You have 2016 sticks of the same length in a box. You pick a stick at random, break it into two **equal halves**, and put them back in for a total of 2017 sticks. You repeat this process of *random picking and breaking* indefinitely.

What is the maximum value of \(x\) such that, at *any time during this process*, you are guaranteed to have at least \(x\) sticks of the same length?

The first diagram shows 3 circles inscribed in a semicircle. The orange line shows their centers connected together with the endpoints of the diameter of the semicircle.

If we inscribe infinitely many circles, not just 3, the resulting orange curve is part of what kind of curve?

This problem can be viewed as the 3D analog of Marion's theorem.

Imagine that each edge of a tetrahedron is trisected. Then, through each of these 12 points and its two opposite vertices, a plane is constructed for a total of 12 planes.

Now, let \(V\) denote the volume of the tetrahedron, and \(V_M\) the volume of the 3D figure carved out by the 12 planes inside the tetrahedron. If \(V_M=\frac{A}{B}V,\) where \(A\) and \(B\) are coprime positive integers, find \(A+B.\)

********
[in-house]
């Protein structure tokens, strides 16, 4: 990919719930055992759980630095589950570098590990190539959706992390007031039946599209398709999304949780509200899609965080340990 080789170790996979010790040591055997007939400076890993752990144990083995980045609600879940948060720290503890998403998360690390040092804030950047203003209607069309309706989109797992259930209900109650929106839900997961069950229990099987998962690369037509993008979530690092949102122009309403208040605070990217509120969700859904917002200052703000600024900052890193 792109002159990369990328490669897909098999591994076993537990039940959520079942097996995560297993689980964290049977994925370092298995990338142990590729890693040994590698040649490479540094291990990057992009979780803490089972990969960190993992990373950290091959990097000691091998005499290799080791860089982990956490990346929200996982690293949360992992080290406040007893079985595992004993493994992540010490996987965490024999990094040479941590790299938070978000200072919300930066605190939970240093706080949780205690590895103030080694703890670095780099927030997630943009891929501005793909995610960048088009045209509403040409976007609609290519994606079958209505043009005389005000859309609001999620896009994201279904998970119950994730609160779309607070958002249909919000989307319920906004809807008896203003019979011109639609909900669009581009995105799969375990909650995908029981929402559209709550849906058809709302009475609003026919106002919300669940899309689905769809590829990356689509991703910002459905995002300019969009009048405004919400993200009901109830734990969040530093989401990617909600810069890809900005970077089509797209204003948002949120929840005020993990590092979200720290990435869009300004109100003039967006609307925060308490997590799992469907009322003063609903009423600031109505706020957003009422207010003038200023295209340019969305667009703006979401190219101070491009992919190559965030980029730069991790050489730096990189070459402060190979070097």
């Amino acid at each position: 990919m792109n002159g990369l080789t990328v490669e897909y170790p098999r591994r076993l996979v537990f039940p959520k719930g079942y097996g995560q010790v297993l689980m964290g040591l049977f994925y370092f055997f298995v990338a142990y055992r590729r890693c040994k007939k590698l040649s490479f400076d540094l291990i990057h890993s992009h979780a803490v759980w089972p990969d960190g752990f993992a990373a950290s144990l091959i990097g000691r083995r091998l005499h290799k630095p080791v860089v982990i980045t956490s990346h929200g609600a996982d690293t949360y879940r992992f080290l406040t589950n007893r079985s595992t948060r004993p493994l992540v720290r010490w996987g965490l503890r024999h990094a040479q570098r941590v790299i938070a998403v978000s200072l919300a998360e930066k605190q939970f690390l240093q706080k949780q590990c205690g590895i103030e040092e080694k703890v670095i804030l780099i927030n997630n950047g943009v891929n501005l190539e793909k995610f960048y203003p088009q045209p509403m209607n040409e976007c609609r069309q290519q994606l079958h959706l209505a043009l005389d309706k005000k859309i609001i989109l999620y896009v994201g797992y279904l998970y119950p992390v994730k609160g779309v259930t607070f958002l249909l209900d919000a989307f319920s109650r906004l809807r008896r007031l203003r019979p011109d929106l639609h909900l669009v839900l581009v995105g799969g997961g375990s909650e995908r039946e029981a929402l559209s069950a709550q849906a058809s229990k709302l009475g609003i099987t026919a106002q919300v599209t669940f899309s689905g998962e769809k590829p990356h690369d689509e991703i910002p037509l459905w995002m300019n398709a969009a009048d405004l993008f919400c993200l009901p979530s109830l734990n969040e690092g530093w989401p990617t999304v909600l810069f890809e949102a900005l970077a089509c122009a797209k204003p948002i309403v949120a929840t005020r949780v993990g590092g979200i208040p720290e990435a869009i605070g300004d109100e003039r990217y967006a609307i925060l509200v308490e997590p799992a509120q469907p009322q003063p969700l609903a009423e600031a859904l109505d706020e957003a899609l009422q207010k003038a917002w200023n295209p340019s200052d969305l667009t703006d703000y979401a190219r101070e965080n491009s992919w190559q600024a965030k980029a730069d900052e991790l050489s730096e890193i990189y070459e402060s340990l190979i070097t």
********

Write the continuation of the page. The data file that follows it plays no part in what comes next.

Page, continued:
The 3D figure in question is shown below:

Let \(S_n=\dfrac{1}{1^n}+\dfrac{1+\frac{1}{2}}{2^n}+\dfrac{1+\frac{1}{2}+\frac{1}{3}}{3^n}+\cdots\).

Then, for positive even numbers \(m\), there is a beautiful relationship between \(S_{m} \) and the Riemann zeta function \(\zeta(\cdot)\): \[ \begin{array} { l r c } S_2 &=& 2\zeta(3) \\ S_4 &=& {3\zeta(5)} \quad {-\zeta(2)\zeta(3)} \\ S_6 &=& {4\zeta(7)}\quad {-\zeta(2)\zeta(5)} \quad {-\zeta(3)\zeta(4)} \\ S_8 &=& {5\zeta(9)}\quad {-\zeta(2)\zeta(7)} \quad {-\zeta(3)\zeta(6)} \quad {-\zeta(4)\zeta(5)} \\ & \vdots & \\ S_{m} &=& \displaystyle \frac{m+2}2 \zeta(m+1) - \sum_{k=2}^{\frac m2} \zeta(k) \zeta(m-k). \end{array} \] However, there is also a relationship between positive odd numbers \(m\) and the Riemann zeta function. Find this relationship and submit your answer as \( \dfrac{\pi^4}{S_3}.\)

**Bonus:** Prove the pattern shown above.

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